HOOKED ON BOOKS: Some books can inspire small heroes
These books encourage children to imagine themselves doing great things.
One of the charming themes that runs through kids’ fiction is the idea that no problem is too big for a small hero.
All the way back to fairy tales and folklore, this storytelling tradition encourages children to imagine themselves doing great things. This may partly explain how, generation after generation, people of all ages have found the courage and strength to survive awful experiences and overcome huge challenges. The imagination is where heroes are born.
Here are some books in which growing people take on full-size adventures. May they inspire today’s young readers to see the hero in themselves.
- In P.D. Baccalario’s “Ring of Fire,” four children from diverse backgrounds are chosen to guard an ancient ring of power. Their adventures begin when a strange man hands them a suitcase full of clues just before being killed.
- Henry Clark’s “What We Found in the Sofa and How It Saved the World” starts with three middle schoolers waiting for a school bus, and ends in a race to stop an invasion from an inside-out world.
- Charlie Fletcher’s “Stoneheart” begins when a grumpy George takes his temper out on a gargoyle. Next thing, George is being chased by stone creatures, caught up in a war between human and non-human statues.
- In Catherine Jinks’s “How to Catch a Bogle,” missing children have often been eaten by monsters, called bogles, that haunt chimneys and sewers. Birdie, an apprentice to a bogle catcher, uses her sweet voice to lure them onto the tip of his spear.
- In Diana Wynne Jones’s “Aunt Maria,” Mig finds herself increasingly alone with a bossy old lady who specializes in turning inconvenient people into slaves, zombies or animals. Despite her vulnerability, only Mig can stop Aunt Maria’s wickedness.
- Matthew J. Kirby’s “The Clockwork Three” brings three children together in an adventure that combines a clockwork man, a mysterious green violin with a bewitching tone and a treasure hidden in a hotel, all in an atmospheric American city.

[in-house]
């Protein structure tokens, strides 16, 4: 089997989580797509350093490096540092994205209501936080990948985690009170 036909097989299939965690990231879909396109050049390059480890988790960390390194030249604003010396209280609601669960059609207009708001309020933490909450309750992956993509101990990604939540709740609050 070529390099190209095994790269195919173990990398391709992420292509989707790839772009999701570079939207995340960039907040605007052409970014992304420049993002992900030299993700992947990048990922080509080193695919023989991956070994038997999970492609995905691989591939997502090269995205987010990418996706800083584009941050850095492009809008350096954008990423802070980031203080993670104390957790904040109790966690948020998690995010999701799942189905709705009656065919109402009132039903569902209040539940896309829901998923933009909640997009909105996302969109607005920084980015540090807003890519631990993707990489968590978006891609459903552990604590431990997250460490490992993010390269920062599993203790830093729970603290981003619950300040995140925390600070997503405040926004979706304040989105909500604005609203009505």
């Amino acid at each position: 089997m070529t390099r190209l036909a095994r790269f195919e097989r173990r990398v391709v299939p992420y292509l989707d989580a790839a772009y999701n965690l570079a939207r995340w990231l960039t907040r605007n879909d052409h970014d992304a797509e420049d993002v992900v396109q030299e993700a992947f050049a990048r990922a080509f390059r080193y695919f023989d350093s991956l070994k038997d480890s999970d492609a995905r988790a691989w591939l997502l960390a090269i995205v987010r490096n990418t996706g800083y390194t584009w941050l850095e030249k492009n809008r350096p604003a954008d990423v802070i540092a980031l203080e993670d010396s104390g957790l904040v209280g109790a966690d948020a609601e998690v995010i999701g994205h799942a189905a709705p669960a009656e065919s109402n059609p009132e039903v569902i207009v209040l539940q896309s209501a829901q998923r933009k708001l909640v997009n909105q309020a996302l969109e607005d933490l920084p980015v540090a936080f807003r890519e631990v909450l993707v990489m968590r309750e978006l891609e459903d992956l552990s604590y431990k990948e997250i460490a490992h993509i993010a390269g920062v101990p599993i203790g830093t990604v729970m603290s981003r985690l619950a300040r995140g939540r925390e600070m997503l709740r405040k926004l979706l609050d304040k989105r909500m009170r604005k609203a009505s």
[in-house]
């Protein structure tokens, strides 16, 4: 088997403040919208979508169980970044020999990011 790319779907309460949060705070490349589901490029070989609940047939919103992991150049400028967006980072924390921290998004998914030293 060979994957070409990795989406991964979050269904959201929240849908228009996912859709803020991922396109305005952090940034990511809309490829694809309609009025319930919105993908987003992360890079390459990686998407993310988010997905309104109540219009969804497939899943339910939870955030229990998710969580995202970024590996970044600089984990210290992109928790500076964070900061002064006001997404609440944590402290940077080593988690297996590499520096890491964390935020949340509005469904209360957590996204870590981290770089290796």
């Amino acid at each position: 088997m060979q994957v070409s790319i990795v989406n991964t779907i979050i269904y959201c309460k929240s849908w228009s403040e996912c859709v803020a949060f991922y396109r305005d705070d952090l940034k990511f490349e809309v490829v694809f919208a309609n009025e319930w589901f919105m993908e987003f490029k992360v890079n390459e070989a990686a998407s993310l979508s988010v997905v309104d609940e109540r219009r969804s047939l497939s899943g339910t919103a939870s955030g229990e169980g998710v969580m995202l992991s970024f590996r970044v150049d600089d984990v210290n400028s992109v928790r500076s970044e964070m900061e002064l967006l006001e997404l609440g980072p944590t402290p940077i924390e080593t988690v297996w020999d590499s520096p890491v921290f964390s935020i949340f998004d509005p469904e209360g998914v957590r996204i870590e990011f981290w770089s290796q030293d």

- A.J. Lake’s “The Coming of Dragons” begins with a boy and a girl surviving a shipwreck, each of them with a magical gift that puts them both in danger. It’s a fast-paced, scary adventure set in an era of magic and legend older than King Arthur.
- In Garth Nix and Sean Williams’s “Troubletwisters,” twins Jaide and Jack have just started learning about their responsibility as Wardens to keep an evil force out of the world. When their Grandma gets hurt, they must face a disturbing threat by themselves.
- Ian Ogilvy’s “Measle and the Wrathmonk” features a skinny orphan who proves surprisingly brave and clever when an insane sorcerer shrinks him to toy-size and imprisons him in a model railway. It’s a heartwarmingly goofy tale.
- In Gary Paulsen’s “Hatchet,” 13-year-old Brian finds out how tough he really is when the pilot of a two-seater airplane dies of a heart attack beside him, 70,000 feet above a Canadian wilderness. His 54-day ordeal proves him to be a survival machine.
- Terry Pratchett’s “The Wee Free Men” is the tale of a 9-year-old witch named Tiffany, who plunges into a horrible fairyland to save her baby brother, armed with first sight, second thoughts, a frying pan, and a clan of tiny, tattooed, kilt-wearing warriors.
- Adam Rex’s “The True Meaning of Smekday” inspired the animated movie “Home.” In it, Tip and her cat flee an alien invasion, joined by a misfit Boov named J.Lo. Before they can reunite with Tip’s mom, they must save both humanity and the Boov.